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Oil Analysis and Rattle at 4.5K RPM's


BakersRT

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I have an 04 RT. I had an 02 R1150R.....I mention that as I know these things can create quite a racket. I've noticed that when I get to abour 4.5K RPM's and up, there is a pronounced rattle. When I had my 12K service done (Not a BMW shop), the service managed said I had bad connecting rod bearings. I haven't taken it to my local dealer (who did the 600 & 6K service) yet as I want to do another oil analysis at 1500 miles. Other than the noise, I'm having no problems. My warranty runs out in October of this year. I would appreciate any thoughts here. Sample.jpg[/img]

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I would see your BMW dealer and give him that information and get him to record it on the computer. This should give you protection if there is a failure after the warranty runs out as there is good evidence of an incipient failure inside the warranty period. The dealer may however want you to park the bike until it is looked at in order to minimise any potential damage.

 

BTW, I have had a rod let go due to big-end bearing failure on an old Triumph and as the engine siezed it dumped the small amount of oil in the 'dry sump' onto the back wheel through the hole in the crankcase where the piston exited. Now try that with 3-1/2 quarts of 20W-50.

 

Andy

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I do know that both are high, but I do not know if they are significantly high. For reference purposes, I pulled some reports out for oilheads hoping to give you some context. I found eight of them, and here were the numbers for:

 

COPPER

8

7

9

6

8

11

2

3

 

LEAD

3

3

5

3

3

3

5

7

 

Hope that helps a little.

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You've usually got to do several oil analyses on the same engine to get a representative trend, assuming that something is not wrong to begin with.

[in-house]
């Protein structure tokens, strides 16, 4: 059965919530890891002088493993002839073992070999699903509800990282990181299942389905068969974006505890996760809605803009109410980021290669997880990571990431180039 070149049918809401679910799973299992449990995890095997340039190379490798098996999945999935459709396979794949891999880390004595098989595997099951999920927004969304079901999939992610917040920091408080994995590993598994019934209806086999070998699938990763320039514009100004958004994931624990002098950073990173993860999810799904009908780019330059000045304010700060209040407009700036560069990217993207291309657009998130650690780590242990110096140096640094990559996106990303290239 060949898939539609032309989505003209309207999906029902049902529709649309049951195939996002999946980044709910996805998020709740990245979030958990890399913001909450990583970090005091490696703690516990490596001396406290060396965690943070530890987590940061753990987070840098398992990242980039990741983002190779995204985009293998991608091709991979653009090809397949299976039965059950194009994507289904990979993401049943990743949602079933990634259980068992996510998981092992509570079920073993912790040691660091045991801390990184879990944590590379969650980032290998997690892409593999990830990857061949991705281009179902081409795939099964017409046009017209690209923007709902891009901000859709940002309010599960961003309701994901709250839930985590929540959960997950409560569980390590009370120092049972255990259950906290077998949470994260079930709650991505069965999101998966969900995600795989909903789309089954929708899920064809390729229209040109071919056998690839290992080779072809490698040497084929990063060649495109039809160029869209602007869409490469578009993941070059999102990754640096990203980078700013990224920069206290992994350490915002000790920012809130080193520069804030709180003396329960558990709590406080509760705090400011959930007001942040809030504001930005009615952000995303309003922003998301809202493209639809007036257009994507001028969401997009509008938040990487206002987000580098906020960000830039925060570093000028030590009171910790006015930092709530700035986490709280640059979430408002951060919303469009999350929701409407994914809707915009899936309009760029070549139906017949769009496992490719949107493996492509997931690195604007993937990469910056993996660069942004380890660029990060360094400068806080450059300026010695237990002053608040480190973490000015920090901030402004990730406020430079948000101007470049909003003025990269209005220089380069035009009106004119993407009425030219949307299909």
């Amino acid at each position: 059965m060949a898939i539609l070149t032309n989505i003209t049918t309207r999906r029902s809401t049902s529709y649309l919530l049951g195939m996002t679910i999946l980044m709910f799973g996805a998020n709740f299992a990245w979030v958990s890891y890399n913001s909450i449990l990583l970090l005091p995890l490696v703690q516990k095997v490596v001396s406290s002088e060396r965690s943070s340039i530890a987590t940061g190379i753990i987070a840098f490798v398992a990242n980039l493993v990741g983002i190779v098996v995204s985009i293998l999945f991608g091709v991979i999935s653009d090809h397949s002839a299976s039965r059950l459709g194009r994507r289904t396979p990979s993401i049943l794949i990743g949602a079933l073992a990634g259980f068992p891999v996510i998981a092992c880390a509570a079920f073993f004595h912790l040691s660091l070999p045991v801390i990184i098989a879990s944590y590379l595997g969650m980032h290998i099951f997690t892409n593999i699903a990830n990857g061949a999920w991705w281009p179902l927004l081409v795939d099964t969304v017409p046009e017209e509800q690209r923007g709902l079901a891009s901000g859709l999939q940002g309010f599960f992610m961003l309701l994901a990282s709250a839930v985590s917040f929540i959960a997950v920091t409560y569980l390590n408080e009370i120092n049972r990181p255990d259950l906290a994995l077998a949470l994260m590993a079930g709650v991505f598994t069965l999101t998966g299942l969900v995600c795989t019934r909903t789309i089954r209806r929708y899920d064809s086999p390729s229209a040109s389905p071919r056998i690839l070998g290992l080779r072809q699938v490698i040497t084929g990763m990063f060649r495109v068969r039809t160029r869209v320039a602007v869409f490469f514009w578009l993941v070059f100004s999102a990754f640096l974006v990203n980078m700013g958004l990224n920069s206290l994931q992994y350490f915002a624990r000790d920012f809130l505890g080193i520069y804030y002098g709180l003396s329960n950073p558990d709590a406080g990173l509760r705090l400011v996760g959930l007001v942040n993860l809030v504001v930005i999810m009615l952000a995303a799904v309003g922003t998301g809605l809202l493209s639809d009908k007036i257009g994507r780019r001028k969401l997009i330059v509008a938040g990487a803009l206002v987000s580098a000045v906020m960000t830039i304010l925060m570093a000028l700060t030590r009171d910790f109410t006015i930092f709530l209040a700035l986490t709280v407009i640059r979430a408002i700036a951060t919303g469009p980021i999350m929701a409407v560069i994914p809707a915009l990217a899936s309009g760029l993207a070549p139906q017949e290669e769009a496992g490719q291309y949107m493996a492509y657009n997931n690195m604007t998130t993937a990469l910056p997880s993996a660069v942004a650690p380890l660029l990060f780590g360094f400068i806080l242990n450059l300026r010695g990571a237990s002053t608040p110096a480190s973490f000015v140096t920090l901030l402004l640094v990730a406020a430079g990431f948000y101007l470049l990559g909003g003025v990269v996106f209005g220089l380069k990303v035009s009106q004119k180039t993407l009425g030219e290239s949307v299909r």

But copper and lead sure sounds like plain bearing material. The advice to get the dealer involved would probably be a good idea for documentation if you have a problem in the future. If there is a bearing putting out the metal, it will show itself soon enough.

 

Frank

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That report would definitely get my attention, the next one will probably tell the story. Document everything in the meantime. FWIW oilhead bearing failures are very rare.

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If I had the data points that you do, I would call Blackstone and discuss the numbers. In my limited experience, high copper and lead are indicators of bearing failure. They are not in the top layer of the bearing surface, but are found underneath, in the backing material. Probably time to make use of the warranty. Good Luck!

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Another step to take is to inspect the oil filter for trapped metal particles. Use a tailpipe cutter or large tubing cutter to cut the metal can off. (don't use a hack saw or anything like that) A knife should cut the paper off of the center tube. Squeeze what oil you can out of it (in a vise), check out that oil too. You can then unflod the paper like an accordion and look at it for metal particles. Since the engine oil syatem is separate from the transmission, it will normally be clean.

 

Frank

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